• Volume 12 says:

              OH, Virginia DE/OLB Max Valles. Had almost the same numbers that Eli Harold did and is rumored to be every bit the athlete. If this kid had stayed another year or two he’d be a 1st round lock. He’s interesting.

              As for DE-LEO Cliff Avail, he’s not a role player. There’s a reason they locked him up. Your right, him and Bennett go hand in hand. They really are ‘partners in crime.’ But without Marsh, they had to rush Bruce from the RDE position, and that is not his forte. I think ideally you mix and match Bruce. Rush him off the edge, with his hand in the dirt, delayed blitzes, etc.

  23. Ukhawk says:

    Great post, Rob. Extremely cathartic.

    Agree WR upgrade would be nice just think that is easier said then done.

  24. Volume 12 says:

    I have to get this off my chest. Where’s the love for WR Chris Matthews? This kid kept us in this game, made perhaps the most important play, the onside kick recovery, against Green Bay that got us to this game. He’s everything Seattle has needed at the position. He already has a year under his belt in the system, RW seems to favor him, and he’ll be a big part of this off-season and a big part of RW off-season training when he takes his WRs to Hermosa Beach.

    Let me ask you guys this. What’s more impressive. A rookie WR who makes a few ‘wow or eye opening’ plays against 2nd and 3rd stringers in the pre-season? Or a monster of a WR (6’5, 220 LBS.) who showed that the game’s biggest stage wasn’t too much for him? And it was against one of the better secondaries the NFL has to offer.

    He’s the same age as some of the marquee or big name WRs out there. Hell, he’s younger than the cream of the crop in this year’s FA pool.

    Just as a reminder, but Seattle is going to draft ‘survivor’ type WRs. It’s their m.o., and I don’t see it changing. They absolutely need more weapons, but they need instant separation, a WR who can break you down in space. They don’t need a duplicate of P-Rich.

    How is a developmental rookie WR any better than WR Hardball Matthews? There’s 1 WR in this draft who rivals his size and that’s DGB. I’d rather they draft CB Marcus Peters over him. I said in another post, IDK if a star was born in the Super Bowl, but he’s going to be a big part of this WR group going forward.

    • peter says:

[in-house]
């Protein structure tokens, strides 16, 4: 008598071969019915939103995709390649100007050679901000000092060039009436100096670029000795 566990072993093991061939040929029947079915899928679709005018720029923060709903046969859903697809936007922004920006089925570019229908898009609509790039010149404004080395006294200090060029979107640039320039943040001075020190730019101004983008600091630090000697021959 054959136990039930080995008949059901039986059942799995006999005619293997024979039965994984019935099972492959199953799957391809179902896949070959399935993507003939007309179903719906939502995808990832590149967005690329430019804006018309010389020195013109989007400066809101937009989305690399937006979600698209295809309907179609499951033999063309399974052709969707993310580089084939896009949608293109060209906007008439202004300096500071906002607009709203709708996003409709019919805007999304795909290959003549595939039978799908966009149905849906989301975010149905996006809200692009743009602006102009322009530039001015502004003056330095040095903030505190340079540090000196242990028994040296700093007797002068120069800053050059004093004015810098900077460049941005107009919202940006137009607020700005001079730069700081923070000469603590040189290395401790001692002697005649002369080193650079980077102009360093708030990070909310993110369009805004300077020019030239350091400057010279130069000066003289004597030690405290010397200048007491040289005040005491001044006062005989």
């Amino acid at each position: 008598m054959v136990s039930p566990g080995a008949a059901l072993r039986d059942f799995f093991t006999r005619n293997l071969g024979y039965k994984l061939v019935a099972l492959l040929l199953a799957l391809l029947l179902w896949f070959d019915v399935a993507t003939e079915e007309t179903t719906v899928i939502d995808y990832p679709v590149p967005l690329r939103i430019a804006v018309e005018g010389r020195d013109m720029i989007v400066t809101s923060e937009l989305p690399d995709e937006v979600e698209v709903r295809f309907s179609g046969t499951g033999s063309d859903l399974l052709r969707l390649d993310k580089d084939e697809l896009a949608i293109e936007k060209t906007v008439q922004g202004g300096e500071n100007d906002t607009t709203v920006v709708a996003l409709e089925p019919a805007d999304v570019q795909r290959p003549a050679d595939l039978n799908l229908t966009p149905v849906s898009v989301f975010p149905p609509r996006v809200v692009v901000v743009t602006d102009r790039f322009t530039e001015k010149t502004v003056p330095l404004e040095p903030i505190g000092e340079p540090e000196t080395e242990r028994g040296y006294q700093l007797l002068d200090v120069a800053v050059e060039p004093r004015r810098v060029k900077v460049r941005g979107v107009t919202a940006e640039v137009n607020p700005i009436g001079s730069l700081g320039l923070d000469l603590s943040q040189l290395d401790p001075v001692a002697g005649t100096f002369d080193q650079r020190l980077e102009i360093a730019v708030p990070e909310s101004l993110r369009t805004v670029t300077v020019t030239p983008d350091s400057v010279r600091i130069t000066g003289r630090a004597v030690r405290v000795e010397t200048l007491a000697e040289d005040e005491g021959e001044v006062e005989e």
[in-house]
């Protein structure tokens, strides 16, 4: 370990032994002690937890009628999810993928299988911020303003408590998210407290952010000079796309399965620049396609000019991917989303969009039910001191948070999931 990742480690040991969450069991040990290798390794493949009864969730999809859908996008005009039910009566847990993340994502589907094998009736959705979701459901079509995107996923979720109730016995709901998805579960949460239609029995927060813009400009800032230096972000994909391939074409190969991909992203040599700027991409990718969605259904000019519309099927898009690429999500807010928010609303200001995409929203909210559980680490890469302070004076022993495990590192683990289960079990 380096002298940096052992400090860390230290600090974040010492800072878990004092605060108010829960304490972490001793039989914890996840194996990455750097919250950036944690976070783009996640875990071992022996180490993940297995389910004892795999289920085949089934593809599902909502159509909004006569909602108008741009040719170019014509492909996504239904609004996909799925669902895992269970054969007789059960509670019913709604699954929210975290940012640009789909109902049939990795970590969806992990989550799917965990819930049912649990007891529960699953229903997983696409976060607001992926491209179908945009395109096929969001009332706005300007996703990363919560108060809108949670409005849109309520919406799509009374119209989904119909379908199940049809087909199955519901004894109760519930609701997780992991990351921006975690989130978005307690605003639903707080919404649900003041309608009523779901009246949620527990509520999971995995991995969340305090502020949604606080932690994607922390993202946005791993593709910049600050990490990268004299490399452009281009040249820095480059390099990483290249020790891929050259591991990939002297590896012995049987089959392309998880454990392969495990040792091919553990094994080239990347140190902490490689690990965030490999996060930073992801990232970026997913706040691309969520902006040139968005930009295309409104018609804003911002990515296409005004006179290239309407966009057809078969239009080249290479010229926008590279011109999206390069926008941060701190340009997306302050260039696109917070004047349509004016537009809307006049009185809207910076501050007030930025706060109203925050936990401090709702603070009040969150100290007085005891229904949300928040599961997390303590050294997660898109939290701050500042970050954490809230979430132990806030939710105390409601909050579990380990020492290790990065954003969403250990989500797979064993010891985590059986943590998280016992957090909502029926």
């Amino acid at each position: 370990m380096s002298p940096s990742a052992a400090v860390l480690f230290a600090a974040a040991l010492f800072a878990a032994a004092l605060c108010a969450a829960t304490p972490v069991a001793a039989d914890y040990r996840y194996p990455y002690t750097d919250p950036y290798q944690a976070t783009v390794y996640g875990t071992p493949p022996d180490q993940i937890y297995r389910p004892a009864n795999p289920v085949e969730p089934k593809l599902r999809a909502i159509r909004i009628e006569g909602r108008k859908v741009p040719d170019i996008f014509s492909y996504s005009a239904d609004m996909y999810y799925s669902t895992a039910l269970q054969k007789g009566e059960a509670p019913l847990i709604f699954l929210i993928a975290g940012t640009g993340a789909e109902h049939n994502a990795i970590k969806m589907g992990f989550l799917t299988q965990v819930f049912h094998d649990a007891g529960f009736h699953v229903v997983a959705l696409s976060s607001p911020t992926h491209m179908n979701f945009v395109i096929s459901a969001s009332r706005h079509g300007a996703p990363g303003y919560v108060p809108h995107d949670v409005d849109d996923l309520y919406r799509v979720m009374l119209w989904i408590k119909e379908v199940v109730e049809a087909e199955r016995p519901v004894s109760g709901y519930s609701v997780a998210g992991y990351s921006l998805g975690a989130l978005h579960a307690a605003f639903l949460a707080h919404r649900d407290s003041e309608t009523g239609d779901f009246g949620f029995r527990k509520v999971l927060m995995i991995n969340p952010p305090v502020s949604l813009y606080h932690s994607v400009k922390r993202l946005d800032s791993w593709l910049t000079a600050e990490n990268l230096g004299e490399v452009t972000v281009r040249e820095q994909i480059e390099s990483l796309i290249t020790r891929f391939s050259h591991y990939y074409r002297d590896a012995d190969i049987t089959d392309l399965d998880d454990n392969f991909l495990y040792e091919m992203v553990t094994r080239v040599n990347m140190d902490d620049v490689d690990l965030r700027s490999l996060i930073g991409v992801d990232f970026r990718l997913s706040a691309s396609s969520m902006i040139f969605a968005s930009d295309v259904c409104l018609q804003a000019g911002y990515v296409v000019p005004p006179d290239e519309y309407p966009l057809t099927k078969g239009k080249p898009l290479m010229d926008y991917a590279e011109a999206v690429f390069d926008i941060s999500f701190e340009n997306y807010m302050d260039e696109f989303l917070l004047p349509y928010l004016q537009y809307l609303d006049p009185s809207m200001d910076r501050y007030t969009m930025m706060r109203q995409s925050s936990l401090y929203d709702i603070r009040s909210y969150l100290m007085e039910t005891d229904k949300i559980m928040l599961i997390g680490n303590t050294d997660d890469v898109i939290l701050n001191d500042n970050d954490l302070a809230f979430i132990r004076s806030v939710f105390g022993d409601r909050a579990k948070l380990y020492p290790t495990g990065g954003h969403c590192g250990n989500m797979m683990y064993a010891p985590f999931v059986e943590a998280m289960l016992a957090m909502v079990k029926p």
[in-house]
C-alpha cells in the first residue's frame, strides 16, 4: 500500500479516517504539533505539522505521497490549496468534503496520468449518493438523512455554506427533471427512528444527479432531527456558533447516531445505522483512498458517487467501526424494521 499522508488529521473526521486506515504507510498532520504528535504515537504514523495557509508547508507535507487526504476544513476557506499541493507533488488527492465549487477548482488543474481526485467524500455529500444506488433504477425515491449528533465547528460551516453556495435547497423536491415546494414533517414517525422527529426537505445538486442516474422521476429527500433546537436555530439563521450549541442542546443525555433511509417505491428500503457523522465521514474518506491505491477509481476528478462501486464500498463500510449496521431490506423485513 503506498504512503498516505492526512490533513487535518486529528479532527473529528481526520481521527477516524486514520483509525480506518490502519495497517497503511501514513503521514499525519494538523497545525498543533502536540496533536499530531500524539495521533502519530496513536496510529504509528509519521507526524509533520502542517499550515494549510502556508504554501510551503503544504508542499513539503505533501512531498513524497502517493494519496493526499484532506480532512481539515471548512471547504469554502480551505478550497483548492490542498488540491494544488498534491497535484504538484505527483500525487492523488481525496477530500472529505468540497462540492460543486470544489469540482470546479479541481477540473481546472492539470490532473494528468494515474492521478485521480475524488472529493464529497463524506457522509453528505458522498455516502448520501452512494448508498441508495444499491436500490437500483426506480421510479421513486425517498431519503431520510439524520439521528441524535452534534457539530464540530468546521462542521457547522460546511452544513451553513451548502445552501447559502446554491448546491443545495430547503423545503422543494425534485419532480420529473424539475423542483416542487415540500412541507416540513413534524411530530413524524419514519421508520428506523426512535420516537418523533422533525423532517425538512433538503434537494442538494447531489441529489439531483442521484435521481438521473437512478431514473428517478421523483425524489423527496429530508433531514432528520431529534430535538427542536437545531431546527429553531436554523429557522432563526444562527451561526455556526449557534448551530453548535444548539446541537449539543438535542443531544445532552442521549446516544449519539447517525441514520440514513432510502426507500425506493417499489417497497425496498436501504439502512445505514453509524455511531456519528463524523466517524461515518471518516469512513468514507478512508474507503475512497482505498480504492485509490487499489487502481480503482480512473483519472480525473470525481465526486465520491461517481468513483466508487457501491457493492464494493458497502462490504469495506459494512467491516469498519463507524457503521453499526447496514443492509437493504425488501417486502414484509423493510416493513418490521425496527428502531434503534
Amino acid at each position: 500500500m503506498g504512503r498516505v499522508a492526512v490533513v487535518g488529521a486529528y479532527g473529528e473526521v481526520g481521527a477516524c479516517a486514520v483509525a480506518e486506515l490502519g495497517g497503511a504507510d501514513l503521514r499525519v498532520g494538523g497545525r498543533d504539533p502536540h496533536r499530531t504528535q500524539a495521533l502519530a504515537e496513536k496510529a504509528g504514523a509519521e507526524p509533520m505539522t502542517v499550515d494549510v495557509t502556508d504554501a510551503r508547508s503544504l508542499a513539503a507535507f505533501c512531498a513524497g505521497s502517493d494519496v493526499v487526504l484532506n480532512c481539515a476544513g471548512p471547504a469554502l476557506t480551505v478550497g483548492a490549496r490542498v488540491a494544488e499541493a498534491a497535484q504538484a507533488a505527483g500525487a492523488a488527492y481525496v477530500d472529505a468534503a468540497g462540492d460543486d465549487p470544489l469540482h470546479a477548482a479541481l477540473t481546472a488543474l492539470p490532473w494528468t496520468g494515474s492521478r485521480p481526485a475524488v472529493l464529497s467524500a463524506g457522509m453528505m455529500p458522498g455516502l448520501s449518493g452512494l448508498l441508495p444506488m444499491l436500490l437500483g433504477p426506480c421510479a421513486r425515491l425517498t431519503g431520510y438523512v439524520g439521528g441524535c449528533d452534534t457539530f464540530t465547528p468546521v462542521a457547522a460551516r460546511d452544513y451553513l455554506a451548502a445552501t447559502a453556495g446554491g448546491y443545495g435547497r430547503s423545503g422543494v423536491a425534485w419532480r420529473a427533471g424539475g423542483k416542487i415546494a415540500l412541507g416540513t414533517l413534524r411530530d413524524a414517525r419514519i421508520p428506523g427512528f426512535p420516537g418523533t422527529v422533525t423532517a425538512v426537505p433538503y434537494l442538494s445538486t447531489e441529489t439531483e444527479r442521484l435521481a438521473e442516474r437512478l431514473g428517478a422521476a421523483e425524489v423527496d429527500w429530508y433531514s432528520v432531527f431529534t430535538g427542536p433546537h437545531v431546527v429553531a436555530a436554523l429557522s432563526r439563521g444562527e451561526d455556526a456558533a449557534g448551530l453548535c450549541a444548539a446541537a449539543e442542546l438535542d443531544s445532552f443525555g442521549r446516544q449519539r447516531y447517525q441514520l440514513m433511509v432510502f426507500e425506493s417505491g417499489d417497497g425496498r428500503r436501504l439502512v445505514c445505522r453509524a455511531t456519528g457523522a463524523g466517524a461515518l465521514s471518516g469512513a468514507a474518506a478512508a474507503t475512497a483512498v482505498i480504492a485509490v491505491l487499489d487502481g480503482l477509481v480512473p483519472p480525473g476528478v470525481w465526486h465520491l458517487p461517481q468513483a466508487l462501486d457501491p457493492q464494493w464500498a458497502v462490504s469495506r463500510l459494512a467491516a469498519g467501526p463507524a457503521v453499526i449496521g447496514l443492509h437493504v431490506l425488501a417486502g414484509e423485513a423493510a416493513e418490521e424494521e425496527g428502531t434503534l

If Matthews wants to be the big time jump ball artist in all about it. Honestly you and I both know that big WR’ this year are a lot guys stretching their maybe 6’3″ frames hoping not to be measured at 6’2″…

      Plus haven’t the saints bleeped with teams for years with a short QB and at least one or more jump ball artist? Pretty sure I know my answer.

      • Volume 12 says:

        Yeah, your right, There just doesn’t appear to be very many WRs this year that come close go Matthew’s size. Maybe some mid or late round guys, but why should we expect one of them t0 contribute any more then Matthews? WR Marques Colton isn’t a bad comp, if that’s what you were getting at.

        I just think that this year, Chris Matthews is better than what’s out there. Sure, take a big WR later on and let him develop on the PS or stash him on IR, but adding an explosive WR and TE would set this team up well.

        • AlaskaHawk says:

          I’ve been lobbying for them to play Chris Matthews since week one. But we also need to get our pass routes figured out so we have plays in the red zone where he can jump for the ball. Not sure why the Seahawks didn’t throw more often to him in the second half (other then tight coverage by Browner). Is it that he is covered or just inconsistencies in the passing game that lead to using the 4th or 5th receiver in critical downs?

          • regnaD kciN says:

            Maybe he isn’t (yet) that good against a decent defender? Your “(other then tight coverage by Browner)” may well say it all — he might be fine against the weakest DB on the field, but get owned by a solid corner.

            • AlaskaHawk says:

              All their corners are solid. I’m just sad that a lot of our talent sits on the bench. Michaels anyone? By the time we play him he will be off his rookie contract.

            • Volume 12 says:

              There’s no one else in this draft that rivals his size and potential. He got owned by Browner because Browner is a 5 year vet and this kid is a rookie fresh off the PS. There’s only so many OBJ.

      • peter says:

        Sorry volume 12! I meant to say “I’m all about it.” About Matthews. He’s his only limiting factor. If he balls at camp next summer I’m totally in.

    • Ho Lee Chit says: